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By Kasie Hunt

The presidential campaign is crossing the Atlantic when Donald Trump goes to Scotland this week -- and could expand further if Hillary Clinton decides to solidify plans to take a foreign trip abroad.

Presumptive Democratic nominee for president Hillary Clinton speaks to supporters at the International Brotherhood of Electric Workers Hall on Tuesday, June 14, 2016 in Pittsburgh, Pennsylvania.Jeff Swensen / Getty Images

Clinton's campaign is seriously considering such a trip, potentially ahead of the convention, though the plans aren't yet set in stone. It's a traditional move for presidential candidates, though often it's an opportunity to shore up a lack of foreign policy experience. Then-Sen. Barack Obama toured Europe as a candidate in 2008, where he was greeted by roaring crowds; former Massachusetts Gov. Mitt Romney went to England, Israel and Poland in 2012.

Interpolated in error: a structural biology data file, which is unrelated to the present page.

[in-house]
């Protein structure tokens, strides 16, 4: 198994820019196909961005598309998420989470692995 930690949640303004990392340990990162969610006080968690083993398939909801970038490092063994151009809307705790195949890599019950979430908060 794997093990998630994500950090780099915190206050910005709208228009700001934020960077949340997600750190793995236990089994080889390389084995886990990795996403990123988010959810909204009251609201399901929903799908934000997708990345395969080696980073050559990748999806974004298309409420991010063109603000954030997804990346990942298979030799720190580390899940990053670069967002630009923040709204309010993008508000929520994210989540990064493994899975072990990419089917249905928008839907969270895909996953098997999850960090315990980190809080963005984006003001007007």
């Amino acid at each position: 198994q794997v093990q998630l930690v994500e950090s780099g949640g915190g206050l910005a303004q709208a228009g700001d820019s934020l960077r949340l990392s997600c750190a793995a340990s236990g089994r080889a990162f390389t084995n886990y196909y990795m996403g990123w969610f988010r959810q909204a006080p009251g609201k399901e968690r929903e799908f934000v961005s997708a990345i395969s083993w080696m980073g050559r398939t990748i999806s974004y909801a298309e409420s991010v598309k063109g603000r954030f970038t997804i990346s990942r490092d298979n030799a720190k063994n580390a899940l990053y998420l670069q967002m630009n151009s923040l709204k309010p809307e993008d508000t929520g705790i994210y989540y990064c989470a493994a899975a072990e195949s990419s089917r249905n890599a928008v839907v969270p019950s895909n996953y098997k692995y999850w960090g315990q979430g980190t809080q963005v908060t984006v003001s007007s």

The calculus would be different for Clinton: Such a trip would underscore her strengths and the differences she has with Trump on national security. Democrats widely praised a foreign policy speech she gave in San Diego earlier this month, and she seemed to grow more comfortable as a candidate when she was criticizing Trump on those grounds.

Trump's trip, by contrast, is to celebrate the opening of his golf course in Scotland -- a long-planned personal trip abroad. That's all the trip will consist of -- plans to potentially also visit Ireland were scrapped amid opposition to Trump from local politicians there.

Personal trips abroad can be dicey for presidential candidates no matter what. Romney went abroad in the summer of 2012 because he wanted to attend the Olympic Games in London; he added additional countries to the itinerary to make it a tour. But he made mistakes along the way, starting in London -- when he questioned whether the city would be secure during the events.

The British tabloid the Sun was not kind in its full-page headline: MITT THE TWIT, the paper said.